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U.S., ASEAN Leaders to Discuss South China Sea Territorial Disputes

Sept. 20 – U.S. President Barack Obama and leaders from the 10-member Association of Southeast Asian Nations will meet in New York City on Friday to discuss how the two parties can strengthen economic and strategic cooperation, with specific focus placed on the South China Sea territorial dispute.

The U.S.-ASEAN alliance intends on releasing a joint statement following the meeting within which Washington wishes to stress the importance of regional stability, freedom of navigation, respect for international law, and unimpeded commerce in the South China Sea, The Associated Press reports after reading an early draft of the statement on Sunday.

Washington suggests that the joint statement should include a provision opposing the “use or threat of force by any claimant attempting to enforce disputed claims in the South China Sea.”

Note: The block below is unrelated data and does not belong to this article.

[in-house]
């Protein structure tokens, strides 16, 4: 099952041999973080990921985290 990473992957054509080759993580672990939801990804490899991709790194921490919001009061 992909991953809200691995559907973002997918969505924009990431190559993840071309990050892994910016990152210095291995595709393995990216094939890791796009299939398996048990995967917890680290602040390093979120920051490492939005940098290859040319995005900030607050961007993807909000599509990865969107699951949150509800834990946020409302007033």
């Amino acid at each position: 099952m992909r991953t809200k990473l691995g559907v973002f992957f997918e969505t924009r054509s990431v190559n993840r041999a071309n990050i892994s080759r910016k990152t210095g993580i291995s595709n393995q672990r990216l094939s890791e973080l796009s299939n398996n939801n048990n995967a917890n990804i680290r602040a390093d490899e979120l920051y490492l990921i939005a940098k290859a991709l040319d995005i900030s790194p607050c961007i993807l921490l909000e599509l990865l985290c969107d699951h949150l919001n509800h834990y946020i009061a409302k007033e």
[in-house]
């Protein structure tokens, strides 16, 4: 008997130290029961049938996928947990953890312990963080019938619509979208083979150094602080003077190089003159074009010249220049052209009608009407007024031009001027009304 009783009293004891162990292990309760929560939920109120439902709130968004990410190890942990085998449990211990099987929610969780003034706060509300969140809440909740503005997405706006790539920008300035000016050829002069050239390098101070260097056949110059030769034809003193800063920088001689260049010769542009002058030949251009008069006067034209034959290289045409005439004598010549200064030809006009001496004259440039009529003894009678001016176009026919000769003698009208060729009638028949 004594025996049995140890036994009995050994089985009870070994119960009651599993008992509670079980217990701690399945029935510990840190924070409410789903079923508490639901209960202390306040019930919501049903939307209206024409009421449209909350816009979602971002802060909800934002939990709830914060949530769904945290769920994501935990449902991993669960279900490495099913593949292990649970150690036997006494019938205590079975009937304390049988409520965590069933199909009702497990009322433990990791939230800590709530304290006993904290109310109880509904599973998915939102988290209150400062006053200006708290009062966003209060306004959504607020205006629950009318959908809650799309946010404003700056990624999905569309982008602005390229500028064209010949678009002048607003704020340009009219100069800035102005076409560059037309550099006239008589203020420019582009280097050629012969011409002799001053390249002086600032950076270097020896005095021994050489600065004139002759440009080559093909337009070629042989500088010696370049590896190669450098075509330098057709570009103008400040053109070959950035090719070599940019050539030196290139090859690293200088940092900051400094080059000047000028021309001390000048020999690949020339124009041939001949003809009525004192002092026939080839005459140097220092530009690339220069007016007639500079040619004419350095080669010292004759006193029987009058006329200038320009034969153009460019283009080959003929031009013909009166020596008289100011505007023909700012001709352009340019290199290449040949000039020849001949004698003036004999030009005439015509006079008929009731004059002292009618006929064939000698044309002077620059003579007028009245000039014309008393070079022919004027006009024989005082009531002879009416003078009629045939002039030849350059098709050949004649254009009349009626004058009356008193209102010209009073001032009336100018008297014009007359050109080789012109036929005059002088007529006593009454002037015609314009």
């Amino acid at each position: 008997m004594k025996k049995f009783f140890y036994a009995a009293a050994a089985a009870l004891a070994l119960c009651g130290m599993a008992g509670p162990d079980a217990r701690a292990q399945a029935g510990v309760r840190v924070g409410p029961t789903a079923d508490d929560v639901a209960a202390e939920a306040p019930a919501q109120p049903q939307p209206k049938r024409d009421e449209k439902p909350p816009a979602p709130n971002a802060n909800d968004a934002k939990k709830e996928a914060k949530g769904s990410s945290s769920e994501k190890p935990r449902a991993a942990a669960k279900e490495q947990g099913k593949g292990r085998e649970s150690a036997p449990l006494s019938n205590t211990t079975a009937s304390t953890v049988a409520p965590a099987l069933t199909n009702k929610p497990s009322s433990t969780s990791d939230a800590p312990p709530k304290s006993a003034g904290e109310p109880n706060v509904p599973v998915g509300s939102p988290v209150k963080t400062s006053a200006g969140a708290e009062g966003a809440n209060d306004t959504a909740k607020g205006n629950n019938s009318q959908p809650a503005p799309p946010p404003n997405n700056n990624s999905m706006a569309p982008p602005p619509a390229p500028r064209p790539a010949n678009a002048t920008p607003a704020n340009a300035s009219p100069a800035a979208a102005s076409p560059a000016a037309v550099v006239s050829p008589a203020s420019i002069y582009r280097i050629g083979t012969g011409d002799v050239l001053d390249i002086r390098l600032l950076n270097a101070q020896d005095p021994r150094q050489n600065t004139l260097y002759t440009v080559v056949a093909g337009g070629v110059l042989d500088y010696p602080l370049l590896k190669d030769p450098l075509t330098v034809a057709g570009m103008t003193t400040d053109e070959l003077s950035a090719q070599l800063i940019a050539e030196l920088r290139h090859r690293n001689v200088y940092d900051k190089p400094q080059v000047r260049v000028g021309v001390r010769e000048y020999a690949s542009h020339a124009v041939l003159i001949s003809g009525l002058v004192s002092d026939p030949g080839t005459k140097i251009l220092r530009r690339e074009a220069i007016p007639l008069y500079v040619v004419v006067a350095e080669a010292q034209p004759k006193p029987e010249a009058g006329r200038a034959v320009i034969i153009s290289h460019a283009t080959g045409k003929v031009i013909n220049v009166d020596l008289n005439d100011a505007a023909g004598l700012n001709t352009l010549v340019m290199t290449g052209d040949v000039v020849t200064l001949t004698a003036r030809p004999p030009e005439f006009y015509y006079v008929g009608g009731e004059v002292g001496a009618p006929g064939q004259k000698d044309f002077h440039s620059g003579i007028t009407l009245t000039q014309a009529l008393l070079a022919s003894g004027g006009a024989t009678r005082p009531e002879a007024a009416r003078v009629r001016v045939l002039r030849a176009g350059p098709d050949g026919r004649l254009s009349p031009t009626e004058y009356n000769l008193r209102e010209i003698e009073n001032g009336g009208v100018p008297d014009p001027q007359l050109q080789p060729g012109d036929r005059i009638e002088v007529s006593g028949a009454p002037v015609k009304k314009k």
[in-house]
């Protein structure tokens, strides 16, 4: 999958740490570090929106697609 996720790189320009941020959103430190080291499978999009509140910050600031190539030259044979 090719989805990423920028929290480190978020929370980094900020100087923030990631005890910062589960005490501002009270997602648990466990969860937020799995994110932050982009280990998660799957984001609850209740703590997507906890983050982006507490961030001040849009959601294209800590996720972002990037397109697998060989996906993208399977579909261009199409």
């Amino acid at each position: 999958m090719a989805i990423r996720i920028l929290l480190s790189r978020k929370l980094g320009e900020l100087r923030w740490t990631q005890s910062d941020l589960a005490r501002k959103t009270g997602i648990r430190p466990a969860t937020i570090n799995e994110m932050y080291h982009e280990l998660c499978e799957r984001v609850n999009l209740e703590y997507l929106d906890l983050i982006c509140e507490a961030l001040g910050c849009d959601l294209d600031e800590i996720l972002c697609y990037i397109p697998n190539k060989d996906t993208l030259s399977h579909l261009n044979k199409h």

Beijing claims almost the entirety of the South China Sea as its own and recently declared that the region and its hundreds of islands are within China’s “core interests” alongside Taiwan and Tibet.

Washington tested the Chinese government’s resolve when U.S. Secretary of State Hillary Clinton called the dispute “a leading diplomatic priority” for the United States during an ASEAN regional forum in Vietnam over the summer.

Beijing was initially outraged by the comments, claiming that the United States was in no place to be interfering in a regional issue, but top U.S. officials recently told ASEAN ambassadors in Washington that Clinton’s comments had the desired effect, with China “clearly moved back to a more collaborative approach.”

Brunei, China, Indonesia, Malaysia, the Philippines, Taiwan, and Vietnam all have claims of some form in the South China Sea. In addition to thriving fishing areas, the sea is believed to hold vast oil and natural gas deposits and is of immense strategic importance to Beijing due to the volume of trade that passes through on ships bound for China’s coast.

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